And, of course, there was the paranoid meltdown and departure of the aforementioned Bryan Gregory, the guitarist whose “misdirected sheets of noise” had provided a baleful backdrop for Ivy’s twangy licks. Visually, Gregory was a masterpiece. “His pockmarked skin,” writes Porter, “had the quality of parchment torn from a book of forbidden lore, while his needlepoint pupils glinted from beneath a flick of long brown hair, arranged to cascade down one side of his face in the style of Veronica Lake.” Gregory simply disappeared one night in the middle of a tour, annoyed that the band remained stuck in the 1950s. “He was just a money-grubbing creep,” declared Lux, who imagined that one day Gregory would end up at “the bottom of a pool somewhere.” Instead, Gregory faded into the fringes of the music biz, dying at 49 of various health problems. Some of us thought he’d died years earlier, perhaps lashed to a witch’s altar.
Yet, the band persisted. There were appearances on the Conan O’Brien show, a shot at writing tunes for a John Waters movie, and even a strange cameo by Lux on Spongebob Squarepants. It wasn’t exactly the career they’d imagined back at CBGB, but they outlasted most of the bands they’d started out with in the 1970s. The Cramps, at least, endured.
Despite Porter’s experience, his prose all too often falls into the sort of jejune hyperventilating that I remember from old issues of Creem and Zig Zag. There’s too much tripe about “sucking at the sweet nectar of rock and roll,” and his assertion that Ivy was “one of the finest guitarists of her generation” is a major stretch. He’s no help critically, describing each new Cramps’ album as “one of the Cramps’ best”, or “up there with their best”, and Porter’s opening rapture about the early days of rock and roll includes howlers like “At a time when the motions of Elvis’ hips were subject to moral panics and seat-dampening enthusiasm in equal measure, Little Richard represented a loudly ticking timebomb.”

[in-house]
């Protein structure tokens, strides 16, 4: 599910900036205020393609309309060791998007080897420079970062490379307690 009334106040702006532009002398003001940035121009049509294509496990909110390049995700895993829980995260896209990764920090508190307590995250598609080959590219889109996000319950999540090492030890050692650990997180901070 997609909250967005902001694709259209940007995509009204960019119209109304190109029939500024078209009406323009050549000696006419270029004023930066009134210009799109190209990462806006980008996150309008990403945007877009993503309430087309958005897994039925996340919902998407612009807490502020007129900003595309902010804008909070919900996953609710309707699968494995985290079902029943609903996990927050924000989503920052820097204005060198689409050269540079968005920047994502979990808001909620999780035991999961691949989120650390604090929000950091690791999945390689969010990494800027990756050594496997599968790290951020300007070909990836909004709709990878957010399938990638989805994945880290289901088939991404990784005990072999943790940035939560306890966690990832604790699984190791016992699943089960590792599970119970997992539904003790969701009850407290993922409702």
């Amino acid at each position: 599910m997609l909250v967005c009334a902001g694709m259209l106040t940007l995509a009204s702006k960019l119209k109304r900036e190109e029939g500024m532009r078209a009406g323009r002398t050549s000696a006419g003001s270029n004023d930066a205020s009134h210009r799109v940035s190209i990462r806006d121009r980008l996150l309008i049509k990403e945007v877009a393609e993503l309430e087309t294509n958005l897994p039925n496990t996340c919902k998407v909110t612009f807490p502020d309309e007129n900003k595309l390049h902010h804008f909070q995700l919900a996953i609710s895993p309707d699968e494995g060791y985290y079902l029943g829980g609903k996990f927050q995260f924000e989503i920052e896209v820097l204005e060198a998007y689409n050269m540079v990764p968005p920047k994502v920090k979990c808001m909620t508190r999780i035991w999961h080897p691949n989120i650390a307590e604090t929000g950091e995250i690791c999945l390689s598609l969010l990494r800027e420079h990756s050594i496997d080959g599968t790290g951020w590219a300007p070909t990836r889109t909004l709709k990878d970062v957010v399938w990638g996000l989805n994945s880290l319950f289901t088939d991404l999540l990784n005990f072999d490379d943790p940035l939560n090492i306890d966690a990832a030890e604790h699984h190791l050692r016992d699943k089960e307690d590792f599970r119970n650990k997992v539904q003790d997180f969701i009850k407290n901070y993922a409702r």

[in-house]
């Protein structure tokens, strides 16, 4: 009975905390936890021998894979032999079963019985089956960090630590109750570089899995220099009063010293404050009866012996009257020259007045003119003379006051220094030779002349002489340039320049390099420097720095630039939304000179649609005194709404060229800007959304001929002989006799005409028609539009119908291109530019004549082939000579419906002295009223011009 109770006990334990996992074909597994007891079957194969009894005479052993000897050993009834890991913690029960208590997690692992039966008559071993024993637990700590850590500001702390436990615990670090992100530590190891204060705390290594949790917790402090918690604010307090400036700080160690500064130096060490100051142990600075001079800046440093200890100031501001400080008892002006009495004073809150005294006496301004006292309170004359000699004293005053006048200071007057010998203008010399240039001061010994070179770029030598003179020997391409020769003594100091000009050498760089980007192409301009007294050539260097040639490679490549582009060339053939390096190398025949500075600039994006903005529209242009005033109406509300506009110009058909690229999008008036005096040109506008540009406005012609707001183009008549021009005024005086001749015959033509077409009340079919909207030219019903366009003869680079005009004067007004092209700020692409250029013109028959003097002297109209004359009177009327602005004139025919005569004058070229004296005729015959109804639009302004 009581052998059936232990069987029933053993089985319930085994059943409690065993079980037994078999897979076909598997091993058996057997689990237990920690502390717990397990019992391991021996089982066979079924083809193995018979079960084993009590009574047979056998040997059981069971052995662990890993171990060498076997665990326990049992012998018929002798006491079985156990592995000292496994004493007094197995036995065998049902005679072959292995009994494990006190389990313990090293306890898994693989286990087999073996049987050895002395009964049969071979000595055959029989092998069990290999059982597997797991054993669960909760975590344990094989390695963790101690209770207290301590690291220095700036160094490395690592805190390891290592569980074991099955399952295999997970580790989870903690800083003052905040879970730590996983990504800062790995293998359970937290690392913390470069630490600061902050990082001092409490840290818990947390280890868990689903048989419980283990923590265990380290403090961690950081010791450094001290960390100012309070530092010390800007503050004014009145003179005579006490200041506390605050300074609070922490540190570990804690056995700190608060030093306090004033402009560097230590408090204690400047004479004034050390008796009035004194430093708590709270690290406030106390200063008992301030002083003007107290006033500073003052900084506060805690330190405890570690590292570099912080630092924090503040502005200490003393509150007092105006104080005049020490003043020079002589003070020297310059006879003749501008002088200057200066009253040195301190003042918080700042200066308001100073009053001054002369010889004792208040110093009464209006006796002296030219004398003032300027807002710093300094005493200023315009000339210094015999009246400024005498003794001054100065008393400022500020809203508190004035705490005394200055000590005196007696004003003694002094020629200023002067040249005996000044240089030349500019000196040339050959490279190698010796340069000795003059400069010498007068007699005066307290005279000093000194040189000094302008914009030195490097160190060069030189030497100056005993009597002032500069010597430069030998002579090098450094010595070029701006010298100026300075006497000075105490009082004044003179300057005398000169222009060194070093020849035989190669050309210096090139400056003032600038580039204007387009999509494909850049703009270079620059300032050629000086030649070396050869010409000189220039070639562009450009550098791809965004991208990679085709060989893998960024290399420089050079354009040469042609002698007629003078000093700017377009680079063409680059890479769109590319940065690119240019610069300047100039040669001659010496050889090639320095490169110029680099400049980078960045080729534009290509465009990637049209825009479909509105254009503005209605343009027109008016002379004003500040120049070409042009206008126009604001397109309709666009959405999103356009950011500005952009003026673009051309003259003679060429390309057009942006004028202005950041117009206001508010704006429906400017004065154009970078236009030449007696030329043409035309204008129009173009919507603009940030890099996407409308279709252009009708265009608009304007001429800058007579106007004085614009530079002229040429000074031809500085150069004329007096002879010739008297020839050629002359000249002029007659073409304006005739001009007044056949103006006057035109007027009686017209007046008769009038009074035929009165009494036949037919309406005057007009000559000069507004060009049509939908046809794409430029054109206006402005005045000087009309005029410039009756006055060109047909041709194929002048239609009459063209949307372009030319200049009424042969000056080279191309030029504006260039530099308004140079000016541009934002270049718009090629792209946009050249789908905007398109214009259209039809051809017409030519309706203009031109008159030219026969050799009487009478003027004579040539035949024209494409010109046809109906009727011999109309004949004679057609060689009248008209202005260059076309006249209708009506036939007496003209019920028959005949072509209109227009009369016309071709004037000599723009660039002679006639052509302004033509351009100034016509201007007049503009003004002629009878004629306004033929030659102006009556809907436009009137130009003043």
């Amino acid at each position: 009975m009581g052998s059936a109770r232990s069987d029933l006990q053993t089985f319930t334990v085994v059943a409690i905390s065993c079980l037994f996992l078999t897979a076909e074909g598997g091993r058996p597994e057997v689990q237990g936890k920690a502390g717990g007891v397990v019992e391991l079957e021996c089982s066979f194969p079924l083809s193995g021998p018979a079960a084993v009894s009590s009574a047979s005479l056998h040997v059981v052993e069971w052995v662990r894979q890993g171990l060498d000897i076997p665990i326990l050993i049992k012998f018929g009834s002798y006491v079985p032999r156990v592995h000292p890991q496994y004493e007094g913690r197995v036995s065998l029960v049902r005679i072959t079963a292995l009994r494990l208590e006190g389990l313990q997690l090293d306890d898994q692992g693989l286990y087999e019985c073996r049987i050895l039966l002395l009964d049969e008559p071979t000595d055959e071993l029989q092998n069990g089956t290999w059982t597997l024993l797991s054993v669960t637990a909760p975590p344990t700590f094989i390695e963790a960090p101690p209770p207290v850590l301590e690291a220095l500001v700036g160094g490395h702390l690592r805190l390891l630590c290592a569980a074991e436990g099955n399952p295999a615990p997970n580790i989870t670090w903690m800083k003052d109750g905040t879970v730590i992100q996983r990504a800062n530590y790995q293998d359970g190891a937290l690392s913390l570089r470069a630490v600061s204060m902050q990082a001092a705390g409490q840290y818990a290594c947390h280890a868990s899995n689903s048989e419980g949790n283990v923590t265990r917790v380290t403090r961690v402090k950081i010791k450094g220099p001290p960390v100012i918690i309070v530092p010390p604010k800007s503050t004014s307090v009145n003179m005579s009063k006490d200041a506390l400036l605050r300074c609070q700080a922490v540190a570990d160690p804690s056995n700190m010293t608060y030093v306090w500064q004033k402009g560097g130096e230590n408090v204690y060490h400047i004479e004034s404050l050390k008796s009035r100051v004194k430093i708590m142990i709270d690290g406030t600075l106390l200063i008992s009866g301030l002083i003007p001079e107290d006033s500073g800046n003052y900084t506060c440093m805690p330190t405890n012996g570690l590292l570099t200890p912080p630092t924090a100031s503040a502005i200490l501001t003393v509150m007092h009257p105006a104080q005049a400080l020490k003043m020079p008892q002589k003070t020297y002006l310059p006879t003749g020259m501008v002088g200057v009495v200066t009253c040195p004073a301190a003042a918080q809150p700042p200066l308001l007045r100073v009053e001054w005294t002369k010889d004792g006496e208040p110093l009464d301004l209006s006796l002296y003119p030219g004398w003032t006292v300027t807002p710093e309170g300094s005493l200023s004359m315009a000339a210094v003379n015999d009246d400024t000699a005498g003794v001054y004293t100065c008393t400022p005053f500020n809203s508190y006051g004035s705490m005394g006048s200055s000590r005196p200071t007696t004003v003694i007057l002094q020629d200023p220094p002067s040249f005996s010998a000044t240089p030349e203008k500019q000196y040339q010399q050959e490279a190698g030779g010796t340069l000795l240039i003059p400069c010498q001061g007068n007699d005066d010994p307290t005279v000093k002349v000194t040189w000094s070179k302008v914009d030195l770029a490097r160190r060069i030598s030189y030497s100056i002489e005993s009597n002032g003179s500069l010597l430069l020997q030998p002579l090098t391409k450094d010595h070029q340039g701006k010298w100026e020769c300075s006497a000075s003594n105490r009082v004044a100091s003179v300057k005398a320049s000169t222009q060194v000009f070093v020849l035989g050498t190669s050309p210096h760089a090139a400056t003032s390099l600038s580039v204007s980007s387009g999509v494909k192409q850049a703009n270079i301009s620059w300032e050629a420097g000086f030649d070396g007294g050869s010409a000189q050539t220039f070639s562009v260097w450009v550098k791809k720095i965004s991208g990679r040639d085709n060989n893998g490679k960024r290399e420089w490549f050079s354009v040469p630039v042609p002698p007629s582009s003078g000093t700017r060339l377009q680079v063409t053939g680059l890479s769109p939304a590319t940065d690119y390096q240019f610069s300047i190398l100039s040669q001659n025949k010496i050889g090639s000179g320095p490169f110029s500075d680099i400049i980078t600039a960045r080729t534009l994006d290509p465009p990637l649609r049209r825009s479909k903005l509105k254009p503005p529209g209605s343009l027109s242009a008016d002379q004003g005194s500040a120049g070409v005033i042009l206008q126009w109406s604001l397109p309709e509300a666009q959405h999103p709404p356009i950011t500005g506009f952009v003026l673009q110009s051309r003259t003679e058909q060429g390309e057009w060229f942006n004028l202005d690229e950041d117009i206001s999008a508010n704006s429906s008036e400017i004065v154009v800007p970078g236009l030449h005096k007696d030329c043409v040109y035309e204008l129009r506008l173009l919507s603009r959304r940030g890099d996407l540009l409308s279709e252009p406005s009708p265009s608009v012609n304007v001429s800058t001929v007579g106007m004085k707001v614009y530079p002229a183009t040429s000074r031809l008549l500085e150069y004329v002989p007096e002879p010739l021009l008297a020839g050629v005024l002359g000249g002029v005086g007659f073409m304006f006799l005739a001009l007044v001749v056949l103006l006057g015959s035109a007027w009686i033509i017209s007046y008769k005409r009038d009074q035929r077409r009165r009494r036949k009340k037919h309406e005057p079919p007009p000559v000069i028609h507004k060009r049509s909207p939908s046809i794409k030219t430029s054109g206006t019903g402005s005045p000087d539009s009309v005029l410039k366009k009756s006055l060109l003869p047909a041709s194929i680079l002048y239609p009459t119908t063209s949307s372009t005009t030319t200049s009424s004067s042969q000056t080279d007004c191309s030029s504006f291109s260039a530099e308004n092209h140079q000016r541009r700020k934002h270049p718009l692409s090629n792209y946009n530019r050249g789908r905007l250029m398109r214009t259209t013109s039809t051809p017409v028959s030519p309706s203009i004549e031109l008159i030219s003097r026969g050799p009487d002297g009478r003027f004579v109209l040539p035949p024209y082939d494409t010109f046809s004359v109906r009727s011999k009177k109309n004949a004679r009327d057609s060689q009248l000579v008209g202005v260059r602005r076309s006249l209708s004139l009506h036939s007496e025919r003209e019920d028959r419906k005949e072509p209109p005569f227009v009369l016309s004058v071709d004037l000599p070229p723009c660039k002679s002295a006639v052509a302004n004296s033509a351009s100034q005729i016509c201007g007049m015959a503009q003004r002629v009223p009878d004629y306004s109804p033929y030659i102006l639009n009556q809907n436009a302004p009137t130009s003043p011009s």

Porter should’ve dispensed with the redundant rock rhapsody and focused on the subject of his book. For instance, why did Lux start wearing women’s clothing? How did that play into his relationship with Ivy, who had once earned money as a dominatrix? And when Porter quotes Lux about one of his songs being autobiographical, there’s no follow-up. In what way was it autobiographical? Porter mentions every last Cramps bootleg recording, but he doesn’t dig deep into Lux and Ivy. Part of this could be because the pair spent more time talking about their collection of obscure records than themselves, but there’s also a feeling that Porter wanted to write a book without doing any heavy lifting. Instead, we get endless quotes from Ivy and Lux about how much they love old rockabilly records.
The book falls short as a full-blown biography, but there are just enough gems to make it worth a read, especially when Porter depicts the adoration Lux and Ivy had for each other. As Ivy put it, the pair were “karmically entwined.” They stuck together, even as their dream of rock stardom seemed, as Lux once said, “just out of reach.” One sad little scene involves the pair being denied entry to a Disneyland theme park because Ivy was wearing too much makeup.
“I guess they already had their quota of crazy people in there that day,” said Ivy.
Substitute the music business for the theme park, and you’d have a handy metaphor for the band’s entire, frustrating career.
I met the Cramps once. They did a meet and greet in a small record store in Boston. I was a shy kid from the suburbs who had enjoyed their first album, ‘Songs the Lord Taught Us’. I especially liked ‘Garbageman’, which was the best piece of throbbing rock sludge I’d ever heard. Unfortunately, the band was so stoned they could barely stand up. Somehow, they shambled forward and autographed my shopping bag. I lost it years ago. But I do remember that Ivy took a moment to talk to me about recording in Sun Studios in Memphis. She was a tiny thing, wearing dark glasses and hailing the virtues of tube amps. “The equipment was old,” she said, “but sounded great.”
Yes, exactly. Sometimes the old way is the best way. That’s why, despite the book’s imperfections, it’s fun to read about the Cramps again. They didn’t turn the world into a bunch of cool rockin’ daddies, but it was beautiful to watch them try.
- Don Stradley